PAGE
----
Sonja Stringer

Resident: 2000 – 2001
 | Duration: 12 months
 
Artists Work
Sonja studied sculpture at the Central School of Art and at the Royal College of Art, London. She had exhibited in England and Ireland as well as in France, Italy and Germany before taking up the residency at Highgreen. The artist came to Highgreen from central London.

At Highgreen Sonja spent a lot of time exploring the countryside and the local villages and towns spending hours walking the fells, talking to people, drawing and gathering intriguing finds that inspired her; a sheep’s skull, bunches of heather, abandoned farm implements. Some of these found their way into her assemblages. With no television, passages of poetry read in the evenings made connections with her to the landscape and her art practice within it. Tennyson’s “thou nature be red in tooth and claw” brought together and made sense of two ‘finds’ from which Sonja created an artwork – a sheep’s horn stained red and a red, heavy iron implement used to split logs. A radio programme discussing the connection between heaven and earth struck a chord and it was in a book that Sonja found a reference to ‘Tabula Rasa’ – a fresh start – the phrase that echoed Sonja’s feelings for Highgreen after her London life. This became the title for the artist’s end-of-year exhibition where her two and three-dimensional work reflected on the large expanses of sky and earth and the relationship between them.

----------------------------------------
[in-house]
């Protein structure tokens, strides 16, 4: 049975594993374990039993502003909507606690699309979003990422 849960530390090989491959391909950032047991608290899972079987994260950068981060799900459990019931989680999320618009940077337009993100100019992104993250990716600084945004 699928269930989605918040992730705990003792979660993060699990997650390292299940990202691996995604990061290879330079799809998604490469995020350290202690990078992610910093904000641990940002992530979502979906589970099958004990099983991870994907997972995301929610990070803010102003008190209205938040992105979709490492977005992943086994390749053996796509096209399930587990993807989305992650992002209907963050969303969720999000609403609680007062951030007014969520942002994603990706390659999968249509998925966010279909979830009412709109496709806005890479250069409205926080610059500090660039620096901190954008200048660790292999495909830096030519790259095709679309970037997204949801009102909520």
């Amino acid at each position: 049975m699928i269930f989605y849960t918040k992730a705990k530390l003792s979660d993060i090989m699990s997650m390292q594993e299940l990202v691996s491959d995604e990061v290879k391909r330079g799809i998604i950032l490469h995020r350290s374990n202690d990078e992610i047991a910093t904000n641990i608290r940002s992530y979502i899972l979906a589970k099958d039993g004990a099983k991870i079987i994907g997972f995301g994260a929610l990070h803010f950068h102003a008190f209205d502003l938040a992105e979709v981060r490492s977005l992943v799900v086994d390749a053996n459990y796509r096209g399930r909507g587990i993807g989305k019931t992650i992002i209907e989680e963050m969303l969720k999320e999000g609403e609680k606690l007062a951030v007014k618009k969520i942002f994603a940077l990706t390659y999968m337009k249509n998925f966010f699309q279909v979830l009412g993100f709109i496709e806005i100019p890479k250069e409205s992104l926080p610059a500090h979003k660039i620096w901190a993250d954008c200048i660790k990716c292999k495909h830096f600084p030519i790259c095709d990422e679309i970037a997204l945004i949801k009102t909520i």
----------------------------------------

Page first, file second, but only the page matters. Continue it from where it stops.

Sonja finishes her ‘log book’ like this “I don’t want to leave, I’ve forgotten my life in London, made many new friends, can’t stop breathing the good air; despite foot and mouth… I still got an enormous amount from my year’s experience here and I hope I gave something in return…”

Work in the Community
Foot and Mouth during the winter of 2000/2001 severely affected people’s lives in Tarset. It had an impact on the artist; making Sonja’s stay at Highgreen even more isolating that it would otherwise have been.

Even so Sonja opened her studio up to hold many informal drop-in drawing sessions which were very much enjoyed.

And later in the Spring Sonja worked with local school children. She led workshops at West Woodburn and Greenhaugh and helped children make exuberant sculptural figures from all sorts of ‘found’ materials.